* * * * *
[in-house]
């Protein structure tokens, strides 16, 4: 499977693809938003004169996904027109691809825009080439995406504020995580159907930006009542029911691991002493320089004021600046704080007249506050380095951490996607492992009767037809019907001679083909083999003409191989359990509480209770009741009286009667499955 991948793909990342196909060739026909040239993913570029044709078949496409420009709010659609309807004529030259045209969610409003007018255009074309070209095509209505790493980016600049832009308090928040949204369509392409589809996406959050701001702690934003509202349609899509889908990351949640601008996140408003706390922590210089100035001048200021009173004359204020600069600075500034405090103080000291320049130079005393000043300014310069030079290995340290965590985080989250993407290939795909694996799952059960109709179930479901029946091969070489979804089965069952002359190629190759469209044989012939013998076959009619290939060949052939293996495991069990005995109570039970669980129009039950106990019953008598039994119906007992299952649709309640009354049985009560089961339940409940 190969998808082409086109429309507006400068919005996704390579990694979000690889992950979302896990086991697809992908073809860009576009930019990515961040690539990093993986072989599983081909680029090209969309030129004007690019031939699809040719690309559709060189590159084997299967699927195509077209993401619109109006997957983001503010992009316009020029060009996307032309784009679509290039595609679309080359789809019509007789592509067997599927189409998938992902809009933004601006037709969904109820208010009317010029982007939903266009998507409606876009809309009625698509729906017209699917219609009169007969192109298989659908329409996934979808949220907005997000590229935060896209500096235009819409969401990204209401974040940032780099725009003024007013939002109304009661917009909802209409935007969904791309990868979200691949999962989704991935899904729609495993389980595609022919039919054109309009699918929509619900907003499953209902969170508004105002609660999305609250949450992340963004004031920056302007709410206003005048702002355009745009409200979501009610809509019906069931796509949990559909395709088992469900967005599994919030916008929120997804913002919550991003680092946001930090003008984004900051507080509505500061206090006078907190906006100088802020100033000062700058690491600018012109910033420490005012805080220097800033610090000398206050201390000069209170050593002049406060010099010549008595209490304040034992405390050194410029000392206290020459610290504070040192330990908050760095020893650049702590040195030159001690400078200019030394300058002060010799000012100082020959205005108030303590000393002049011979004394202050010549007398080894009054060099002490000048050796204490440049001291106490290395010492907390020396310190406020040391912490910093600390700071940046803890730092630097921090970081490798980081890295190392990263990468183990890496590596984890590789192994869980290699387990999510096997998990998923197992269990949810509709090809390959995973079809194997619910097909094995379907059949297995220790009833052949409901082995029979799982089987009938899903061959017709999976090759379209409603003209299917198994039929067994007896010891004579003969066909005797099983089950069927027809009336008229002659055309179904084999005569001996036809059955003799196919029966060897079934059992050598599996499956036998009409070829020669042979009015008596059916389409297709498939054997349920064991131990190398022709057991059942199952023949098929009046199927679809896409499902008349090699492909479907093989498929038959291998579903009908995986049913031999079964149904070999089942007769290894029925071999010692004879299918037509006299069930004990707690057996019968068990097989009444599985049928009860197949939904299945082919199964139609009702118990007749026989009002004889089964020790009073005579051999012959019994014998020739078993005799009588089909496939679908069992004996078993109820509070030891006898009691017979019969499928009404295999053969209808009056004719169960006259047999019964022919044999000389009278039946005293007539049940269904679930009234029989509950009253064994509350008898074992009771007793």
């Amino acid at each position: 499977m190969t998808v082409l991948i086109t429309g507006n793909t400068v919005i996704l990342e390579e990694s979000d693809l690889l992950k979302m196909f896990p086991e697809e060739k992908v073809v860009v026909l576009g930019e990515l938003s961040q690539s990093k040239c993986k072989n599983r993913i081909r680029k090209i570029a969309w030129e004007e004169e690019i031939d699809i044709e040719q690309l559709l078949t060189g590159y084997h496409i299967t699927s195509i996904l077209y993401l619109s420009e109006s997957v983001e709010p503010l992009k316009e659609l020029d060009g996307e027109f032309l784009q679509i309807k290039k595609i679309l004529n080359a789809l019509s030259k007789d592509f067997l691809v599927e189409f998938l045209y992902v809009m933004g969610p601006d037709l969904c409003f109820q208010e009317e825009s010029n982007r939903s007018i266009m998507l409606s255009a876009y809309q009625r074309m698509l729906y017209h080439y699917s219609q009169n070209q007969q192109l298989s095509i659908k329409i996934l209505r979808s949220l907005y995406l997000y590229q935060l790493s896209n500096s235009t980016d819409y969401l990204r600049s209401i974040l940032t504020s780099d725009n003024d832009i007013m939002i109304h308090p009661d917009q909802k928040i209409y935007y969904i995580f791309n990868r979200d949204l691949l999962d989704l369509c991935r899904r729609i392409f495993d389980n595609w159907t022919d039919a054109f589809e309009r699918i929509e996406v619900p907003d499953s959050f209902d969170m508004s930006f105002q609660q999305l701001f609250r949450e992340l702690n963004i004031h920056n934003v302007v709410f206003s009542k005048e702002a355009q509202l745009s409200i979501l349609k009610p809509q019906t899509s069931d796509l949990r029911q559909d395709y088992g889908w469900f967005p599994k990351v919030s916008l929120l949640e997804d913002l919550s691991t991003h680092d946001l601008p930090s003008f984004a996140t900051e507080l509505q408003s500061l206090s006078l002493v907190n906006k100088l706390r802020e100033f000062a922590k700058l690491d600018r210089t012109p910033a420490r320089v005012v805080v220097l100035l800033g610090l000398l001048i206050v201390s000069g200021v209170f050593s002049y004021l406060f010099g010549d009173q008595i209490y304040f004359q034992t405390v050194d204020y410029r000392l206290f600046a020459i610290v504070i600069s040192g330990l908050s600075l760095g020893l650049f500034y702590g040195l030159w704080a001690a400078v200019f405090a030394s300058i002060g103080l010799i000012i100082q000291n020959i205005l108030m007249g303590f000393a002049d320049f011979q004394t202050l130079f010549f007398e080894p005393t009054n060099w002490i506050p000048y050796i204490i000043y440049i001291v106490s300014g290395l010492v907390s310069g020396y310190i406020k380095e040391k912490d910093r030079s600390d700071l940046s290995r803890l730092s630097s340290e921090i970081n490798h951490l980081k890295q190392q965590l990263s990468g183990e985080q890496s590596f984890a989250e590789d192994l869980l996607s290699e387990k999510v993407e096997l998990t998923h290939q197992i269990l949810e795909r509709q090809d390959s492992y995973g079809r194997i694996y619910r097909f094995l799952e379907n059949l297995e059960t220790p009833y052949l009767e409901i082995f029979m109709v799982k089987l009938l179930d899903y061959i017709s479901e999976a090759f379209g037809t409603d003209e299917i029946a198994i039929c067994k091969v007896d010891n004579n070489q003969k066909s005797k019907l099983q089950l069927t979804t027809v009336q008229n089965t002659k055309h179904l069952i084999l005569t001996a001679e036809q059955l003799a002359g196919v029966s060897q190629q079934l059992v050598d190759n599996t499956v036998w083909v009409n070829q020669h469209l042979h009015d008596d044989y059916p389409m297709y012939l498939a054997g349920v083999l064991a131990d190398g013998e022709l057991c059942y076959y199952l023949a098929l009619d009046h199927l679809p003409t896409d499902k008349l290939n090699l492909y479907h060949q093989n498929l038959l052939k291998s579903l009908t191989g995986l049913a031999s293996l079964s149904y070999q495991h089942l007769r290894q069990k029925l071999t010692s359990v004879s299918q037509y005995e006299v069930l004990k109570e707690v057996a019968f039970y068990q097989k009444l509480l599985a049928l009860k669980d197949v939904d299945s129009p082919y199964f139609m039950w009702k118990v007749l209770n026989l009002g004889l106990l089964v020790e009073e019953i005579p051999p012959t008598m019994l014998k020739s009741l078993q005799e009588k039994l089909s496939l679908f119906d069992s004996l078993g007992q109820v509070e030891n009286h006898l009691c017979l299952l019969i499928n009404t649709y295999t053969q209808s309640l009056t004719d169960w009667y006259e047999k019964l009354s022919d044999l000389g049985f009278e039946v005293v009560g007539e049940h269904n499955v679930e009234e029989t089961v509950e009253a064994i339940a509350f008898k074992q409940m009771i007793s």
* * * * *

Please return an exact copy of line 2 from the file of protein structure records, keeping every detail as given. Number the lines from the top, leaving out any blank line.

């Protein structure tokens, strides 16, 4: 499977693809938003004169996904027109691809825009080439995406504020995580159907930006009542029911691991002493320089004021600046704080007249506050380095951490996607492992009767037809019907001679083909083999003409191989359990509480209770009741009286009667499955 991948793909990342196909060739026909040239993913570029044709078949496409420009709010659609309807004529030259045209969610409003007018255009074309070209095509209505790493980016600049832009308090928040949204369509392409589809996406959050701001702690934003509202349609899509889908990351949640601008996140408003706390922590210089100035001048200021009173004359204020600069600075500034405090103080000291320049130079005393000043300014310069030079290995340290965590985080989250993407290939795909694996799952059960109709179930479901029946091969070489979804089965069952002359190629190759469209044989012939013998076959009619290939060949052939293996495991069990005995109570039970669980129009039950106990019953008598039994119906007992299952649709309640009354049985009560089961339940409940 190969998808082409086109429309507006400068919005996704390579990694979000690889992950979302896990086991697809992908073809860009576009930019990515961040690539990093993986072989599983081909680029090209969309030129004007690019031939699809040719690309559709060189590159084997299967699927195509077209993401619109109006997957983001503010992009316009020029060009996307032309784009679509290039595609679309080359789809019509007789592509067997599927189409998938992902809009933004601006037709969904109820208010009317010029982007939903266009998507409606876009809309009625698509729906017209699917219609009169007969192109298989659908329409996934979808949220907005997000590229935060896209500096235009819409969401990204209401974040940032780099725009003024007013939002109304009661917009909802209409935007969904791309990868979200691949999962989704991935899904729609495993389980595609022919039919054109309009699918929509619900907003499953209902969170508004105002609660999305609250949450992340963004004031920056302007709410206003005048702002355009745009409200979501009610809509019906069931796509949990559909395709088992469900967005599994919030916008929120997804913002919550991003680092946001930090003008984004900051507080509505500061206090006078907190906006100088802020100033000062700058690491600018012109910033420490005012805080220097800033610090000398206050201390000069209170050593002049406060010099010549008595209490304040034992405390050194410029000392206290020459610290504070040192330990908050760095020893650049702590040195030159001690400078200019030394300058002060010799000012100082020959205005108030303590000393002049011979004394202050010549007398080894009054060099002490000048050796204490440049001291106490290395010492907390020396310190406020040391912490910093600390700071940046803890730092630097921090970081490798980081890295190392990263990468183990890496590596984890590789192994869980290699387990999510096997998990998923197992269990949810509709090809390959995973079809194997619910097909094995379907059949297995220790009833052949409901082995029979799982089987009938899903061959017709999976090759379209409603003209299917198994039929067994007896010891004579003969066909005797099983089950069927027809009336008229002659055309179904084999005569001996036809059955003799196919029966060897079934059992050598599996499956036998009409070829020669042979009015008596059916389409297709498939054997349920064991131990190398022709057991059942199952023949098929009046199927679809896409499902008349090699492909479907093989498929038959291998579903009908995986049913031999079964149904070999089942007769290894029925071999010692004879299918037509006299069930004990707690057996019968068990097989009444599985049928009860197949939904299945082919199964139609009702118990007749026989009002004889089964020790009073005579051999012959019994014998020739078993005799009588089909496939679908069992004996078993109820509070030891006898009691017979019969499928009404295999053969209808009056004719169960006259047999019964022919044999000389009278039946005293007539049940269904679930009234029989509950009253064994509350008898074992009771007793």